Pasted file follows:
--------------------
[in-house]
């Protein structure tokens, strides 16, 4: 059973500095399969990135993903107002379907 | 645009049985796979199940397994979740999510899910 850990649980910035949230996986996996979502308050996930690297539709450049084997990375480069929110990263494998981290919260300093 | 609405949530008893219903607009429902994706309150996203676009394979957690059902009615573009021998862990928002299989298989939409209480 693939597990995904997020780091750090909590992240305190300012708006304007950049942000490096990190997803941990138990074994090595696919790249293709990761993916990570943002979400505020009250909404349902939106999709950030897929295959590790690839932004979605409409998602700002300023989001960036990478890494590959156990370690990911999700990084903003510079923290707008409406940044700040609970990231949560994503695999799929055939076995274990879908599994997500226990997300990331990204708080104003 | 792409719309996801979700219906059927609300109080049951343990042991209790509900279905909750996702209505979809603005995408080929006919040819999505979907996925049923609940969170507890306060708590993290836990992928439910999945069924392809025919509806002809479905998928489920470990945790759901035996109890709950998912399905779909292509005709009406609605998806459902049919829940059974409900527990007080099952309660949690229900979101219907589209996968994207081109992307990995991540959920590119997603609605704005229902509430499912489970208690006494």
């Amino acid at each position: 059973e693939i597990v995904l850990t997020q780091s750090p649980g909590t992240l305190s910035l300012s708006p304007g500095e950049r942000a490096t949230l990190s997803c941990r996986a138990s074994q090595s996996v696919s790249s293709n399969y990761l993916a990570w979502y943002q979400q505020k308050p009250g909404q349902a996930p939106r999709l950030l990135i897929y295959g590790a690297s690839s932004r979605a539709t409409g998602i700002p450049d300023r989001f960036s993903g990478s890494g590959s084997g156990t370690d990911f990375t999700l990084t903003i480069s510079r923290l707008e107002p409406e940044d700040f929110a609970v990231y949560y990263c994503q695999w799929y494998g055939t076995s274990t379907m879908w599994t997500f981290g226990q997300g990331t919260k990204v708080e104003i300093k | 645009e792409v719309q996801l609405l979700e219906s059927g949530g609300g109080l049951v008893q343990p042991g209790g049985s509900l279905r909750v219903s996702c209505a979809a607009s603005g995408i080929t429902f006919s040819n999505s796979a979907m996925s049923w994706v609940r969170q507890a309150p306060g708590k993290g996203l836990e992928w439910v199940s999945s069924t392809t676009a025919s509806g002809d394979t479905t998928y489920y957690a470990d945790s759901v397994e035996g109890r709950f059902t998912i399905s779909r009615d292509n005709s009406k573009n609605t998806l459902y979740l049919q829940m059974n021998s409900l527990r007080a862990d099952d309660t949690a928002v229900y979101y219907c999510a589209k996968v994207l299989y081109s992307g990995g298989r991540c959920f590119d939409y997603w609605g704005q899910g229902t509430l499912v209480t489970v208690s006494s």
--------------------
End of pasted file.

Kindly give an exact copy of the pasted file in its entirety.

[in-house]
């Protein structure tokens, strides 16, 4: 059973500095399969990135993903107002379907 | 645009049985796979199940397994979740999510899910 850990649980910035949230996986996996979502308050996930690297539709450049084997990375480069929110990263494998981290919260300093 | 609405949530008893219903607009429902994706309150996203676009394979957690059902009615573009021998862990928002299989298989939409209480 693939597990995904997020780091750090909590992240305190300012708006304007950049942000490096990190997803941990138990074994090595696919790249293709990761993916990570943002979400505020009250909404349902939106999709950030897929295959590790690839932004979605409409998602700002300023989001960036990478890494590959156990370690990911999700990084903003510079923290707008409406940044700040609970990231949560994503695999799929055939076995274990879908599994997500226990997300990331990204708080104003 | 792409719309996801979700219906059927609300109080049951343990042991209790509900279905909750996702209505979809603005995408080929006919040819999505979907996925049923609940969170507890306060708590993290836990992928439910999945069924392809025919509806002809479905998928489920470990945790759901035996109890709950998912399905779909292509005709009406609605998806459902049919829940059974409900527990007080099952309660949690229900979101219907589209996968994207081109992307990995991540959920590119997603609605704005229902509430499912489970208690006494």
């Amino acid at each position: 059973e693939i597990v995904l850990t997020q780091s750090p649980g909590t992240l305190s910035l300012s708006p304007g500095e950049r942000a490096t949230l990190s997803c941990r996986a138990s074994q090595s996996v696919s790249s293709n399969y990761l993916a990570w979502y943002q979400q505020k308050p009250g909404q349902a996930p939106r999709l950030l990135i897929y295959g590790a690297s690839s932004r979605a539709t409409g998602i700002p450049d300023r989001f960036s993903g990478s890494g590959s084997g156990t370690d990911f990375t999700l990084t903003i480069s510079r923290l707008e107002p409406e940044d700040f929110a609970v990231y949560y990263c994503q695999w799929y494998g055939t076995s274990t379907m879908w599994t997500f981290g226990q997300g990331t919260k990204v708080e104003i300093k | 645009e792409v719309q996801l609405l979700e219906s059927g949530g609300g109080l049951v008893q343990p042991g209790g049985s509900l279905r909750v219903s996702c209505a979809a607009s603005g995408i080929t429902f006919s040819n999505s796979a979907m996925s049923w994706v609940r969170q507890a309150p306060g708590k993290g996203l836990e992928w439910v199940s999945s069924t392809t676009a025919s509806g002809d394979t479905t998928y489920y957690a470990d945790s759901v397994e035996g109890r709950f059902t998912i399905s779909r009615d292509n005709s009406k573009n609605t998806l459902y979740l049919q829940m059974n021998s409900l527990r007080a862990d099952d309660t949690a928002v229900y979101y219907c999510a589209k996968v994207l299989y081109s992307g990995g298989r991540c959920f590119d939409y997603w609605g704005q899910g229902t509430l499912v209480t489970v208690s006494s």